Another potential roadblock is the cost of a commercial grade blender, which usually runs around $500. For a while I was using a regular old blender that I bought at Wal-mart. Making blends was a slow and annoying process. Mind you, it can be done and the puree will fit through a 12 French button, but it involves a lot of overcooking and straining. We were pretty fortunate to be able to get a Blendtec blender. I gather up all the food I want to use, throw it in all at once and hit the highest speed button. It’s amazing. I’ve heard some people have had success with a Ninja blender, which is about a fifth of the cost of a Blendtec, or another commonly used blender, the Vitamix. Both Blendtec and Vitamix usually offer a medical discount with medical documentation.
Another roadblock is not having support from your medical team. For us we are lucky enough to have an amazingly supportive GI. I know several people who have just gone rogue and did a blended diet without the support of their doctors. I also know some who have sought out doctors who are pro-blended diet. It shouldn’t be scary to feed our kids real food, but it is, especially without doctors on board.
Pros of the Blended Diet
While a blended diet isn’t appropriate for all children, for many who are parents of chronic vomiters, it’s a godsend. Because of the thicker texture of the blended diet, along with the nutritional value of real food, pukers often stop puking on a blended diet. Blended diet is also a great way to control volume for kids who can’t handle large feeds but need calories.
Aside from the gastrointestinal benefits, there is this sense of being in control that comes from doing blended dieting. I know what is going into my son’s body, and I have control over it. It’s easy to watch closely for foods that he cannot tolerate. When you start doing blended dieting, it’s ideal to start with one food at a time so you can watch out for allergies. As time goes on, we found a core group of foods that work for us on a regular basis, but also add in a new food from time to time to see if it works for him.
Making and planning blends can be time consuming; however, once you get the hang of it, it can be done in no time at all. We make a lot of Spencer’s food with our food. Then we add the rest of his stuff to make up a well-rounded diet. He is on a high protein, high calorie diet, due to poor growth and weight gain. Our typical blend will either be meat or tofu, a veggie, some fruit, olive oil, flax seeds, one avocado, oatmeal, peanut butter, and soymilk. We then blend it for 50 seconds and it’s done. I store his blend in a three-quart Rubbermaid container or in plastic canning cups. We usually do six feeds a day via syringe, and adjust our volume according to how large the blend is.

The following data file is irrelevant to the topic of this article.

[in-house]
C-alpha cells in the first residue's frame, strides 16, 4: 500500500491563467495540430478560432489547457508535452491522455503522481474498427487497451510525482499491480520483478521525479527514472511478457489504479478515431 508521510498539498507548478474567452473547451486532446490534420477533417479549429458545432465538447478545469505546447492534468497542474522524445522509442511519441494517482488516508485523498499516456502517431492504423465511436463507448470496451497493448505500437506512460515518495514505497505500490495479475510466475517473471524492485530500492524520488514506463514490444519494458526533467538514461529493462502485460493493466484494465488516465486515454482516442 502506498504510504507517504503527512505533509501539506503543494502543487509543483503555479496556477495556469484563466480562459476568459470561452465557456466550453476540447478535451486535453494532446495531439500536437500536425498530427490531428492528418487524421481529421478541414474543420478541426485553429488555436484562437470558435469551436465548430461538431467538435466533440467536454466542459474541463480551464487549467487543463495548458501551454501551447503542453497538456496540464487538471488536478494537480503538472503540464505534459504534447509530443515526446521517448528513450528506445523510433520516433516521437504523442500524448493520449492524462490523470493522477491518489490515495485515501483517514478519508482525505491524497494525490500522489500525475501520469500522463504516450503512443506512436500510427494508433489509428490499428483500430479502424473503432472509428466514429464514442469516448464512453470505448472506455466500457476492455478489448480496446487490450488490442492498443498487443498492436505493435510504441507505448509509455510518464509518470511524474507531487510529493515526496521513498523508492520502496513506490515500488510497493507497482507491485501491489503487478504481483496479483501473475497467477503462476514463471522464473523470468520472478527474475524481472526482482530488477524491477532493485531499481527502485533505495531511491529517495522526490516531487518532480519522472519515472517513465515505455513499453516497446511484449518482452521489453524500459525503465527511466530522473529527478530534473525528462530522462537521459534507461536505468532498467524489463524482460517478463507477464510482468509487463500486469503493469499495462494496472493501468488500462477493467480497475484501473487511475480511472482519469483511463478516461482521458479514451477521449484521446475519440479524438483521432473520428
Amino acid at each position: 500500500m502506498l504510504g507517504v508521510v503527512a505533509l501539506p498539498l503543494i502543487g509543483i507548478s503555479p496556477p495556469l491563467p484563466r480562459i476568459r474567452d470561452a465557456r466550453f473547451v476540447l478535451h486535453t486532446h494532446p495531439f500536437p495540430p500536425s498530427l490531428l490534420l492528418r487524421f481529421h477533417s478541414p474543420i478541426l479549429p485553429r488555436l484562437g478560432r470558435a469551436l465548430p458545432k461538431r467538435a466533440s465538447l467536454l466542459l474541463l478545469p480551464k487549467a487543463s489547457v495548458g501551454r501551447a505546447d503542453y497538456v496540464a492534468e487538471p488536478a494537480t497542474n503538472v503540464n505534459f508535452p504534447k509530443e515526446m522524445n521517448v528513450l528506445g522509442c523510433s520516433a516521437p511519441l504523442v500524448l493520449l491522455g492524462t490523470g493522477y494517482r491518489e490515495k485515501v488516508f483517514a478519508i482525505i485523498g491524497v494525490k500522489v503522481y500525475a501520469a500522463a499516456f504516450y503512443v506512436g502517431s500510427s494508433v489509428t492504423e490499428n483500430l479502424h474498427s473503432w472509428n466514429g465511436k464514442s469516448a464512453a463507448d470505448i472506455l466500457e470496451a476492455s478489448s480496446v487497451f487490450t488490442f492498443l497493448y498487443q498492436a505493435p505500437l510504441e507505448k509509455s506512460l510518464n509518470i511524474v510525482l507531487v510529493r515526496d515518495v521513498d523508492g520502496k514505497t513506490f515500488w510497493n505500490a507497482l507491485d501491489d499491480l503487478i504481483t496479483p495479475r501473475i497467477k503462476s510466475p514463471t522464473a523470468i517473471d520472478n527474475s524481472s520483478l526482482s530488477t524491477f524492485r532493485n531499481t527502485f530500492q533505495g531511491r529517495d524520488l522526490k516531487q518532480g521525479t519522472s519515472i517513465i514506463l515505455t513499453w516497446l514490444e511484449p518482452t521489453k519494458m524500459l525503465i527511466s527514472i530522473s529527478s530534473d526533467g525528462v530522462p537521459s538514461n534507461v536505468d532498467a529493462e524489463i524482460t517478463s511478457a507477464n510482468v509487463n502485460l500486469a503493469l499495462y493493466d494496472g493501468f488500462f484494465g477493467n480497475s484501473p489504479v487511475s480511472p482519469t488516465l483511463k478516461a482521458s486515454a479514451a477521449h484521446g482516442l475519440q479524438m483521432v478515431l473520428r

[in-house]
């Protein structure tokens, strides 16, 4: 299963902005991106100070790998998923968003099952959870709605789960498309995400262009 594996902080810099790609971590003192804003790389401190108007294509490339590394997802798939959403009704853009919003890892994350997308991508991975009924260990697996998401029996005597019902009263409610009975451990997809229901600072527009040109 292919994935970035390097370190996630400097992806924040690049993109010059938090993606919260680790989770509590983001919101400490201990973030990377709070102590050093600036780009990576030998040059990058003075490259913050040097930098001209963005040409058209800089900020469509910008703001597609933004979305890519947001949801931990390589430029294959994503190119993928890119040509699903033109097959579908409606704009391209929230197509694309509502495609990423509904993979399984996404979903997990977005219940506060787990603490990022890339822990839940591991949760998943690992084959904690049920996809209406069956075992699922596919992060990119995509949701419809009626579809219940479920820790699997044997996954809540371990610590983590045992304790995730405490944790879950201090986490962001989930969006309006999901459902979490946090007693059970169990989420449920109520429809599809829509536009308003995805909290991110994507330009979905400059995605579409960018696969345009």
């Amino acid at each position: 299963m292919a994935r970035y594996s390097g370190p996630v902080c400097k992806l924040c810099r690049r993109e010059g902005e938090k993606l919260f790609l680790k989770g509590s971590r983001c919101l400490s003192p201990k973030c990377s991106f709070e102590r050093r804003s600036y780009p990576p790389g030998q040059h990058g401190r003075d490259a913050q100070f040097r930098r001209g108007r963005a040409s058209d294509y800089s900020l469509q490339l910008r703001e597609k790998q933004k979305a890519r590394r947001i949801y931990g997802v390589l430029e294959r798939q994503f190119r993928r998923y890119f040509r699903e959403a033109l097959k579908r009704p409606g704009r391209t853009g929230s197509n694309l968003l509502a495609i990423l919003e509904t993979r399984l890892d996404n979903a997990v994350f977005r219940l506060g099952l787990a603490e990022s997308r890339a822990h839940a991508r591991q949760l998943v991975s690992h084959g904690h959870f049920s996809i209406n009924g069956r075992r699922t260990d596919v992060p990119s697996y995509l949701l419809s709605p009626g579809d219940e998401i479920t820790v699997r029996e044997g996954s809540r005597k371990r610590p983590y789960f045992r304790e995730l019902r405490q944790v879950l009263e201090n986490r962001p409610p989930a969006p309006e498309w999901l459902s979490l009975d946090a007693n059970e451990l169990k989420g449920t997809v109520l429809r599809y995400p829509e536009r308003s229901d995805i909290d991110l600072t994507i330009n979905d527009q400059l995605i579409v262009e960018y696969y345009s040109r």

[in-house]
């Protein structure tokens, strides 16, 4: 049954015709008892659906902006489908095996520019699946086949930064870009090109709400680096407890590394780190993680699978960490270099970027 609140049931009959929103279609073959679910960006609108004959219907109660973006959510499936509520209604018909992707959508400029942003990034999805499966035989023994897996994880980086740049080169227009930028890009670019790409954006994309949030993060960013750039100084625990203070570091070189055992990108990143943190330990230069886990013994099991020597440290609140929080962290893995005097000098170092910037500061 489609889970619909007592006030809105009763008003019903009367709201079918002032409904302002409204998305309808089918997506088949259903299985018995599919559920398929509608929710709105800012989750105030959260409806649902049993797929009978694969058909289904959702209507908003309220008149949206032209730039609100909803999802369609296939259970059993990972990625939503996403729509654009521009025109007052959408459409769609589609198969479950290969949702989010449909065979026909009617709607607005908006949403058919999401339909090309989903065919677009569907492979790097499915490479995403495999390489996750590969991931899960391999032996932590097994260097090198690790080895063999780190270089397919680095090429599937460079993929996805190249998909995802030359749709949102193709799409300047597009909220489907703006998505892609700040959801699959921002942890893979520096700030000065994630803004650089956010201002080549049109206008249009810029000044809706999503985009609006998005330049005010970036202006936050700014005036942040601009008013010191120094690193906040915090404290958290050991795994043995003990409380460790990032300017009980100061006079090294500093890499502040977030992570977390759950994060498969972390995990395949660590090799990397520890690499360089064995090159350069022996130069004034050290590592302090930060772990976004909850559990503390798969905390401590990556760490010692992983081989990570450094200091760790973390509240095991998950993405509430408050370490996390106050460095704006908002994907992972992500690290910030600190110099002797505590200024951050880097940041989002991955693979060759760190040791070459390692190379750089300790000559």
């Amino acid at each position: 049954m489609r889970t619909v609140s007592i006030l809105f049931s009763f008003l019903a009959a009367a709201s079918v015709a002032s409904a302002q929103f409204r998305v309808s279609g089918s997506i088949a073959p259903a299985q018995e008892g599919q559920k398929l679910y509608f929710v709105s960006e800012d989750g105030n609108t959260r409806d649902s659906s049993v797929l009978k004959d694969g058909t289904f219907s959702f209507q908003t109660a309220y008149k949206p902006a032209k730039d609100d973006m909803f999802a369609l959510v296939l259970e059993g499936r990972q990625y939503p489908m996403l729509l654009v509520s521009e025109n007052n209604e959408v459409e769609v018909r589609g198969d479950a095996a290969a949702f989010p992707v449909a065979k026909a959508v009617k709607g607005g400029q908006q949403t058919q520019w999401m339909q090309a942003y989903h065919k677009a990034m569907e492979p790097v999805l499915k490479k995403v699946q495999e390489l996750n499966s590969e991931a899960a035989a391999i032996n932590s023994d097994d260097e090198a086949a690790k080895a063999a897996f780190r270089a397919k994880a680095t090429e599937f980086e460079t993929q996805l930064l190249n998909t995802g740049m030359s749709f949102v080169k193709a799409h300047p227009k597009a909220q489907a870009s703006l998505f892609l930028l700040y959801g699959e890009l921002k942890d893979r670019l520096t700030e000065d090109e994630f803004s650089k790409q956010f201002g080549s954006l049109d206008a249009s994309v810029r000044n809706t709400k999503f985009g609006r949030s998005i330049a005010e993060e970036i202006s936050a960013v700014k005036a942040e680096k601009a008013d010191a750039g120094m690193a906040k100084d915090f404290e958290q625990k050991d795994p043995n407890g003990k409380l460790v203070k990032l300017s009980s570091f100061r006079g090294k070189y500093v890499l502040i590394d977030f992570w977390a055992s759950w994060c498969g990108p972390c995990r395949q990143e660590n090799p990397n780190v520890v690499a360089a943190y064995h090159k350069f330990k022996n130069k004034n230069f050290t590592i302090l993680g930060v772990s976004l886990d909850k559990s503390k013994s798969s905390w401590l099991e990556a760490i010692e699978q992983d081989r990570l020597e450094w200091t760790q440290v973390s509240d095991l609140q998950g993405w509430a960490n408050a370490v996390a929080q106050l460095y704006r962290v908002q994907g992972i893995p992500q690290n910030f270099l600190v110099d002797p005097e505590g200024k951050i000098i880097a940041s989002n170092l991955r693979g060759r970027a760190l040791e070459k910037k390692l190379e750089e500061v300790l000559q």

Even though learning how to do blended dieting may be challenging, there are some perks. There have been studies done on blended dieting, and some research suggests that kids who do blended diets are more likely to eat orally. In a study done through Cincinnati Children’s Hospital, 19 of 33 participants in their puree diet study showed an improvement in oral eating. While my son wasn’t in the study, he is one of those lucky kids. He went from eating virtually nothing by mouth to eagerly accepting foods, shortly after switching from formula. He is now in the beginning stages of self-feeding. It could be due to appetite, or it could be from not puking all the time, but either way he’s eating!
Most importantly, blended dieting gives me a since of normalcy. Let’s face it, feeding our kids through a tube in their nose or stomach isn’t what society perceives as normal. Sure, it’s our normal, but every once in a while I would think about how incredibly strange it was that all my son’s nutrition came from a can. How one eight-ounce can could keep him alive. With blended dieting, I feel a little more normal. I can choose what he is going to have for supper that night. While it may not be the same way the rest of us are eating, it’s still going to the same place.
Blended Diet Success!
While doing a blended diet was kind of scary when we first started out, I feel 100% secure making blends and feeding him now. Spencer has been formula free for over a year and a half, and I can’t remember the last time he vomited. He is gaining weight and height and is thriving. While blended dieting isn’t the norm in our community, if Spencer didn’t have feeding problems and need a feeding tube, he would be eating real food.
If you’ve been thinking about blended dieting, try it. When we started, I put baby food bananas in with some Pediasure and went from there. If you’re curious about it, there is an entire community out there who will support you and help you along the way. It worked for our puke machine, and it might work for you, too.
Special thanks to Aadhaar O’Gorman for showing us the way. He, along with many others, have been an invaluable resource in the blended diet tube feeding community. We miss you, my friend. Buy his book Complete Tubefeeding.